Mark 6.45-52 (Jesus Walks on Water)
Immediately after this, Jesus insisted that his disciples get back into the boat and head across the lake to Bethsaida, while he sent the people home. After telling everyone good-bye, he went up into the hills by himself to pray. Late that night, the disciples were in their boat in the middle of the lake, and Jesus was alone on land. He saw that they were in serious trouble, rowing hard and struggling against the wind and waves. About three o’clock in the morning* Jesus came toward them, walking on the water. He intended to go past them, but when they saw him walking on the water, they cried out in terror, thinking he was a ghost. They were all terrified when they saw him. But Jesus spoke to them at once. “Don’t be afraid,” he said. “Take courage! I am here!” Then he climbed into the boat, and the wind stopped. They were totally amazed, for they still didn’t understand the significance of the miracle of the loaves. Their hearts were too hard to take it in.
Today I have the privilege to pick up where Brad left off in Mark as we continue to talk about the theme of “following Jesus”. After Mark tells of Jesus’ miracle of feeding the 5000, he turns to narrate another incredible miracle: Jesus walking on water. In this second miracle at sea (see also 4.35-41), Mark continues to deliver the answer to the main question of the first half of Mark’s gospel: Who is this man? (4.41; 6.14-16) Thus, one of the main thrusts of this narrative is to show that Jesus is in fact the Son of God by showing that he has power over nature.
After the feeding miracle (6.32-44), the disciples immediately got back into the boat and headed across the lake towards after this Bethsaida, while Jesus sent the people home (v. 45) After telling everyone good-bye, Jesus went up into the hills by himself to pray, while the disciples were still at sea (v. 46-47). However, that wasn’t all—Mark says that the disciples “were in serious trouble, rowing hard and struggling against the wind and waves”. (v. 48) Seeing the disciples struggling, Jesus comes to them—walking on water!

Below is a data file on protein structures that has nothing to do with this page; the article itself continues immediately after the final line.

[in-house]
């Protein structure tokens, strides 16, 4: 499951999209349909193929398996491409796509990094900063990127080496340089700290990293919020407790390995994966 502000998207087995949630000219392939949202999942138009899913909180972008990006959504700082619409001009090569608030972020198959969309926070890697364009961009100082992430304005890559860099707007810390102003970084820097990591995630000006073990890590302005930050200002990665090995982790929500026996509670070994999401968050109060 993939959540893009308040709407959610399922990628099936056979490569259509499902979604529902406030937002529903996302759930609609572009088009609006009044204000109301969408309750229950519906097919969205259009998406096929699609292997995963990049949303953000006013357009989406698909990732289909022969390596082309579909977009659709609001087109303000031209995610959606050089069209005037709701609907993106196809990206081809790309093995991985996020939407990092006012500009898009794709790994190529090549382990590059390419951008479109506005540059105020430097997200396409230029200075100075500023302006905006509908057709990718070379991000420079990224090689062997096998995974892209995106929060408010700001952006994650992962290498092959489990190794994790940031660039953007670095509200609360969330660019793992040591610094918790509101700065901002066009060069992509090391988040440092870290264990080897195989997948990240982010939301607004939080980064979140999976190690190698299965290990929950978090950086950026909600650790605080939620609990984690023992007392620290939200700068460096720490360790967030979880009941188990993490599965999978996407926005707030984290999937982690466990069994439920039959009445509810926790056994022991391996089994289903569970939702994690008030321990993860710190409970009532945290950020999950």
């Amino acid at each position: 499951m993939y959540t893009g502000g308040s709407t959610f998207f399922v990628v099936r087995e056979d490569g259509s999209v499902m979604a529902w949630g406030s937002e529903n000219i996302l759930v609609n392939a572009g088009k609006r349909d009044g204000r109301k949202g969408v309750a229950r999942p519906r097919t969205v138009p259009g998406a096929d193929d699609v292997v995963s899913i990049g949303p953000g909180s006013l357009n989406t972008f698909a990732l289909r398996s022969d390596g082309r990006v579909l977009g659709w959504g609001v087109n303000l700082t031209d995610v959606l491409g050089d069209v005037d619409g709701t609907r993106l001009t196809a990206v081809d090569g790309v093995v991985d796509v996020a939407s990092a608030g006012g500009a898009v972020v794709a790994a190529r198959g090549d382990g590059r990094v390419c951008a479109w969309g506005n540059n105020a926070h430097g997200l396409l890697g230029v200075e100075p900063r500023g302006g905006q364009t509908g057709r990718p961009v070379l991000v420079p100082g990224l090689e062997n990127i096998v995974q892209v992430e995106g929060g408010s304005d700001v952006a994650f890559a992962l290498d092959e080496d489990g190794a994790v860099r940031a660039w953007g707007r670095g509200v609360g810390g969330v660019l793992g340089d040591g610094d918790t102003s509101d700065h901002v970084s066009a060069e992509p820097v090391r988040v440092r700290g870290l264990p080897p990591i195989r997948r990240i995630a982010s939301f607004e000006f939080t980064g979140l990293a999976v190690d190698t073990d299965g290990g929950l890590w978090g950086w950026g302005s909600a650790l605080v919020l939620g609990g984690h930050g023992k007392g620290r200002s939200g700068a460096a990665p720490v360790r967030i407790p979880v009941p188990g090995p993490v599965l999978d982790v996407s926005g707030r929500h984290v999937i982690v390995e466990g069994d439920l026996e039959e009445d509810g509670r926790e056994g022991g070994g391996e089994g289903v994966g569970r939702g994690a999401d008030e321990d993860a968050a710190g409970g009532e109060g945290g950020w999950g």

This action clearly carries divine significance, since God alone “treads on the waves of the sea” (Job 9.8). This episode also has clear parallelism with when God “made a way through the sea, a path through the mighty waters” (Isa. 43.16; 51.10) when the Israelites were led through the Red Sea on dry ground. Jesus is acting with divine authority, doing only what God can do. Mark also says that Jesus “intended to go past them” invoking fear in the disciples for they thought “he was a ghost” (v. 49).
When reading this we have to beg the question:
If Jesus was coming to help, why would he pass them by?
The most likely explanation is that this is an intentional echo of Old Testament language where God reveals himself to his people by “passing them by” (see Exodus 33.18-23; 1 Kings 19.10-12). Therefore, by “passing by” the disciples, Jesus is revealing his divine glory. After Jesus passes them by, seeing them afraid he says “ “Don’t be afraid… Take courage! I am here! ” (v. 50), then climbed in the boat and the wind immediately stopped.
Although I find the narrative up to this point awe-inspiring, I find the next two verses the most interesting and challenging of all.
Mark tells his readers that after this whole experience,
“They were totally amazed for they still didn’t understand the significance of the miracle of the loaves. Their hearts were too hard to take it in.” (v. 52)
Although the disciple’s amazement is a common theme throughout Mark’s gospel (1.22, 27; 2.12; 5.20, 42; 12.17), there is an astonishing twist. While amazement is often regarded as a positive response, in this case it is negative, representing unbelief. He connects this amazement with a lack of understanding of something they just experienced: the great miracle of feeding the 5000.
So, what is it the disciples misunderstood?
I am in agreement with Hooker, that the disciples failed to recognize that the one greater than Moses is here and that an event even greater than the Exodus has dawned (Hooker, Mark, 169). This is reinforced again by Mark’s assertion that the disciple’s failure to comprehend was related to their hard heart, which is another possible Exodus allusion since it was Pharaoh’s hard heart that led to the Exodus (Ex. 7.3). Interestingly, it is the same characteristic that Jesus’ opponents carry (Mark 3.5).
When looking to find us in the story, I think one of the most obvious places is here in the disciples. In stark contrast to Jesus’ mastery over nature stands the disciples’ failure to respond to this revelation. From a human perspective, it is pretty natural response to seeing Jesus walk on the water. However, these are the same guys who have also seen Jesus heal the sick, cast out demons and even raise the dead. They have witnessed Jesus feed multitudes of people! Yet, even seeing these things, the disciples still have little faith.
As followers of Jesus, we need to remember that we are not expected to be fearless in every situation, but we should learn from God’s faithfulness in the past and grow in our faith.
When we begin to doubt that God will come through for us, a good faith building exercise is to ask God to bring back to our memory all of the instances that he has come through for us in the past! Today, let us allow God to build our faith by remembering all that He has done for us.
Father, Son and Spirit–thank you for your faithfulness!